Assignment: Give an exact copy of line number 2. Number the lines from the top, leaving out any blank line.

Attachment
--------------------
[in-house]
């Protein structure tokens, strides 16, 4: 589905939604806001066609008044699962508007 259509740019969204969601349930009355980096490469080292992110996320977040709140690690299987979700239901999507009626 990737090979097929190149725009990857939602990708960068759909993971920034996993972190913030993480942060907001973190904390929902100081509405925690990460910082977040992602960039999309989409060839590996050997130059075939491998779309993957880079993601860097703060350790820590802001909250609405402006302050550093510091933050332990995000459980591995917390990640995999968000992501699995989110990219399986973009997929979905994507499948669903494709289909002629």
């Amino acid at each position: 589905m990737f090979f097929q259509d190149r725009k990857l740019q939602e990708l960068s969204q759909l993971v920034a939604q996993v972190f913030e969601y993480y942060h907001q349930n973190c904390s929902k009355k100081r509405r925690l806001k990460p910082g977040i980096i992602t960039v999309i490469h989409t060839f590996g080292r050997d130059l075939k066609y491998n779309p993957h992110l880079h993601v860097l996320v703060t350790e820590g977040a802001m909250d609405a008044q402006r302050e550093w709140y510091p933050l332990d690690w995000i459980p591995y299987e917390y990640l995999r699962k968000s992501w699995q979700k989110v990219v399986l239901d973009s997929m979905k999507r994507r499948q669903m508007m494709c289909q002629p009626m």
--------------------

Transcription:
């Protein structure tokens, strides 16, 4: 589905939604806001066609008044699962508007 259509740019969204969601349930009355980096490469080292992110996320977040709140690690299987979700239901999507009626 990737090979097929190149725009990857939602990708960068759909993971920034996993972190913030993480942060907001973190904390929902100081509405925690990460910082977040992602960039999309989409060839590996050997130059075939491998779309993957880079993601860097703060350790820590802001909250609405402006302050550093510091933050332990995000459980591995917390990640995999968000992501699995989110990219399986973009997929979905994507499948669903494709289909002629």